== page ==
BNN to rebrand as BNN Bloomberg

The new entity, which will launch in spring, is an aim to boost content for BNN while bringing in bigger Canadian audiences for Bloomberg.
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Bell Media will re-launch Business News Network (BNN) as BNN Bloomberg in spring 2018.

This is the result of a partnership between Bell Media and New York-based Bloomberg Media. Grant Ellis, general manager of BNN, told MiC that “at its bare bones, this is a licensing agreement,” but also noted that BNN will gain access to Bloomberg’s journalists, correspondents and analysts based in 120 countries, adding to its editorial content.

“This greatly expands the number of reporters we’re able to work with,” said Ellis.

New programming to BNN’s television network includes live evening coverage of Asian markets, early morning programs from Europe and contributions from Bloomberg reporters in the U.S., Canada and other countries throughout the day on weekdays. Feature programs with a focus on lifestyle, innovation and luxury (including Hello World and The David Rubenstein Show: Peer to Peer Conversations) will also air on evenings and weekends.

Ellis confirmed that the new TV content will air in timeslots that were previously occupied with re-airings of earlier programs, and will help fill late-night and early-morning slots with content that will be relevant to more worldly business professionals.

He said there will be no programs or jobs cut as the result of the partnership, and although there may be some “non-labour-related costs to cut,” he said the move was not a cost-saving maneuver.

For Bloomberg, which already has Canadian bureaus in Toronto, Ottawa, Montreal, Calgary and Vancouver, the partnership means an opportunity to expand to larger audiences. As of year-end 2016, BNN boasted 5.36 million subscribers (a 10.55% decrease from 2015).

When Bloomberg initially launched its Canadian television component in 2015, it paired with independent broadcaster Channel Zero, bringing on broadcast personalities such as Amanda Lang (formerly of the CBC) and New York-based Pat Kiernan. The channel reached 200,000 subscribers in August of 2017 and was then granted a CRTC licence. Shortly after, it announced that it would cut two of its original shows, resulting in 22 staff reductions, and the channel was officially discontinued Oct. 5 (with its licenc revoked by the CRTC last month).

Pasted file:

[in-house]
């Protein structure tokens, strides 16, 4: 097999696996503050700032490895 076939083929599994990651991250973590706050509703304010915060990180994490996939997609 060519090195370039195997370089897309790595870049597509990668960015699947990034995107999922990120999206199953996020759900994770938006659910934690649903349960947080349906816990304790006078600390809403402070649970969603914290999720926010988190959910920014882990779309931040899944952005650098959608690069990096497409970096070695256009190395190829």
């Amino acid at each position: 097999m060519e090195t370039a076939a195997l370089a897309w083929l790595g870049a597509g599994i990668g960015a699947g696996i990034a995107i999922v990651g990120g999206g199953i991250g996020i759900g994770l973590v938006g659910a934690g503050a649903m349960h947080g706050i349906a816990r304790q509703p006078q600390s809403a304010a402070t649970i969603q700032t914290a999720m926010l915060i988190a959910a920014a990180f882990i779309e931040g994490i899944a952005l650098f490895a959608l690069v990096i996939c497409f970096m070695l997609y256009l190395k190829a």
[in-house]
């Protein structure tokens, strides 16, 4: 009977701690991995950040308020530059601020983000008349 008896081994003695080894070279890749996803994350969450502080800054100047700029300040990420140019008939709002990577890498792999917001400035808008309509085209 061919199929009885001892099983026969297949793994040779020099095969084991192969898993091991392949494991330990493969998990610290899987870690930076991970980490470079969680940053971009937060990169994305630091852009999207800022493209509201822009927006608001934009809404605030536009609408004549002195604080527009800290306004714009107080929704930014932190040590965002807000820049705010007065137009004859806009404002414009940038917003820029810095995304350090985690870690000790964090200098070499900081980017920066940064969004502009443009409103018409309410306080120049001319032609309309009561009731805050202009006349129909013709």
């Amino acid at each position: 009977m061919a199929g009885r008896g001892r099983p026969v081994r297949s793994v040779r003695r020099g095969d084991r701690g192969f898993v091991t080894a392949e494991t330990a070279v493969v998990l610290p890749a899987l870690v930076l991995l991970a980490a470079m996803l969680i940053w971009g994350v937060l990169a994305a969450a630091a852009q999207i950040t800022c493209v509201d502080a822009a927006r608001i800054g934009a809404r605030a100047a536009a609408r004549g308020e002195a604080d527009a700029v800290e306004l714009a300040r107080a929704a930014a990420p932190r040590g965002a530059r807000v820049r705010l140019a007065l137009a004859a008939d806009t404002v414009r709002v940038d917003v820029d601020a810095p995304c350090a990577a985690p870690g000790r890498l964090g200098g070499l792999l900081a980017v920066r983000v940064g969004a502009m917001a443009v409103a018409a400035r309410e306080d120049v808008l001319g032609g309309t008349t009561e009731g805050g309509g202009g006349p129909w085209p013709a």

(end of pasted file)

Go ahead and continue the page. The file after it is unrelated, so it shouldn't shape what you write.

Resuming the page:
A representative from Channel Zero confirmed that Bloomberg and Channel Zero “agreed to part ways” last year. However, they would not speak to the terms under which the two parted. Bloomberg did not return requests for comment at press time.

On top of the new television content, BNN.com will change to BNNBloomberg.com and contain more international content from Bloomberg. Bell Media radio stations across Canada will also gain the rights to distribute Bloomberg Radio’s livestream (in addition to BNN’s syndicated radio content). Bloomberg Radio will also get its own channel on iHeartRadio.

For advertisers, Ellis said it’s an opportunity to re-frame BNN’s value position.

“The brand association will hopefully add to the audience that we already have,” he said. “The expanded content overall, and hopefully the expanded audience that will come along with it, will go with it.” He added that the “massive” addition to BNN’s digital properties from Bloomberg will also give advertisers more value online.

According to the CRTC’s reports for Canada’s specialty channels, BNN brought in $5.49 million in national advertising revenue, a 1.37% drop from the previous year. It also took in $5.76 million in subscriber revenue, an 8.64% drop from 2015.